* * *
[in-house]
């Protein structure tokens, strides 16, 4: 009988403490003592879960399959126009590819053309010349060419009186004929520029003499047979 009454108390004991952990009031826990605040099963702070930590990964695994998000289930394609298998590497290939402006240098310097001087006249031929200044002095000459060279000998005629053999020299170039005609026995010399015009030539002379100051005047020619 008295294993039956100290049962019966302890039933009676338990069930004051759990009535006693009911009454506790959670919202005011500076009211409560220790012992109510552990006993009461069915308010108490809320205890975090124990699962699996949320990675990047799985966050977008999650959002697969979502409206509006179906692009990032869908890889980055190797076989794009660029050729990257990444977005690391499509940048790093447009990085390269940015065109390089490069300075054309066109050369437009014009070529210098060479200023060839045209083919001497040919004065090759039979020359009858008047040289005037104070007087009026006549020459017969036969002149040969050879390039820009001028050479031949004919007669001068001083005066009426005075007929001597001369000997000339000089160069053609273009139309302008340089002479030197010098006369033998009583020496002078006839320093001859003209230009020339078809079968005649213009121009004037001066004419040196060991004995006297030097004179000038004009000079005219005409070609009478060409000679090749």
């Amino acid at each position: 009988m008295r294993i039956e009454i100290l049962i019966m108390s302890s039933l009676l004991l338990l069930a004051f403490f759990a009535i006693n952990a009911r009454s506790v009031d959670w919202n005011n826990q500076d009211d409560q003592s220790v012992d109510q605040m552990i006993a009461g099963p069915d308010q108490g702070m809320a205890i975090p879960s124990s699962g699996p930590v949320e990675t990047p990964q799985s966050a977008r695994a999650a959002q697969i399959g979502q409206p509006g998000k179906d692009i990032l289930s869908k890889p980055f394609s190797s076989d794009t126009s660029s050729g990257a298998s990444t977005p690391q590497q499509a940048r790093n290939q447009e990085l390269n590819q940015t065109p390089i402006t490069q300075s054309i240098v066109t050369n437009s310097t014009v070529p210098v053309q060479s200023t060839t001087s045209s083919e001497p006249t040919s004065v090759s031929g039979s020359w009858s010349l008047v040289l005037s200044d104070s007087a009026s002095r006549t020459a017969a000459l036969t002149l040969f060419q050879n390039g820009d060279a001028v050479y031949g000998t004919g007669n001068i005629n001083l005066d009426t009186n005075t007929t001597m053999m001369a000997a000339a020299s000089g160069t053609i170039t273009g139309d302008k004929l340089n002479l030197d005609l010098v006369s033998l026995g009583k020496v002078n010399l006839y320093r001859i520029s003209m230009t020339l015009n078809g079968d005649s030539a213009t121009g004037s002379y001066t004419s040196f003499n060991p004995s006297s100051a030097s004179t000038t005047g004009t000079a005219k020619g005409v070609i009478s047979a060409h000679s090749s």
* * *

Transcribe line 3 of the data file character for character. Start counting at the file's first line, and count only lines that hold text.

């Amino acid at each position: 009988m008295r294993i039956e009454i100290l049962i019966m108390s302890s039933l009676l004991l338990l069930a004051f403490f759990a009535i006693n952990a009911r009454s506790v009031d959670w919202n005011n826990q500076d009211d409560q003592s220790v012992d109510q605040m552990i006993a009461g099963p069915d308010q108490g702070m809320a205890i975090p879960s124990s699962g699996p930590v949320e990675t990047p990964q799985s966050a977008r695994a999650a959002q697969i399959g979502q409206p509006g998000k179906d692009i990032l289930s869908k890889p980055f394609s190797s076989d794009t126009s660029s050729g990257a298998s990444t977005p690391q590497q499509a940048r790093n290939q447009e990085l390269n590819q940015t065109p390089i402006t490069q300075s054309i240098v066109t050369n437009s310097t014009v070529p210098v053309q060479s200023t060839t001087s045209s083919e001497p006249t040919s004065v090759s031929g039979s020359w009858s010349l008047v040289l005037s200044d104070s007087a009026s002095r006549t020459a017969a000459l036969t002149l040969f060419q050879n390039g820009d060279a001028v050479y031949g000998t004919g007669n001068i005629n001083l005066d009426t009186n005075t007929t001597m053999m001369a000997a000339a020299s000089g160069t053609i170039t273009g139309d302008k004929l340089n002479l030197d005609l010098v006369s033998l026995g009583k020496v002078n010399l006839y320093r001859i520029s003209m230009t020339l015009n078809g079968d005649s030539a213009t121009g004037s002379y001066t004419s040196f003499n060991p004995s006297s100051a030097s004179t000038t005047g004009t000079a005219k020619g005409v070609i009478s047979a060409h000679s090749s």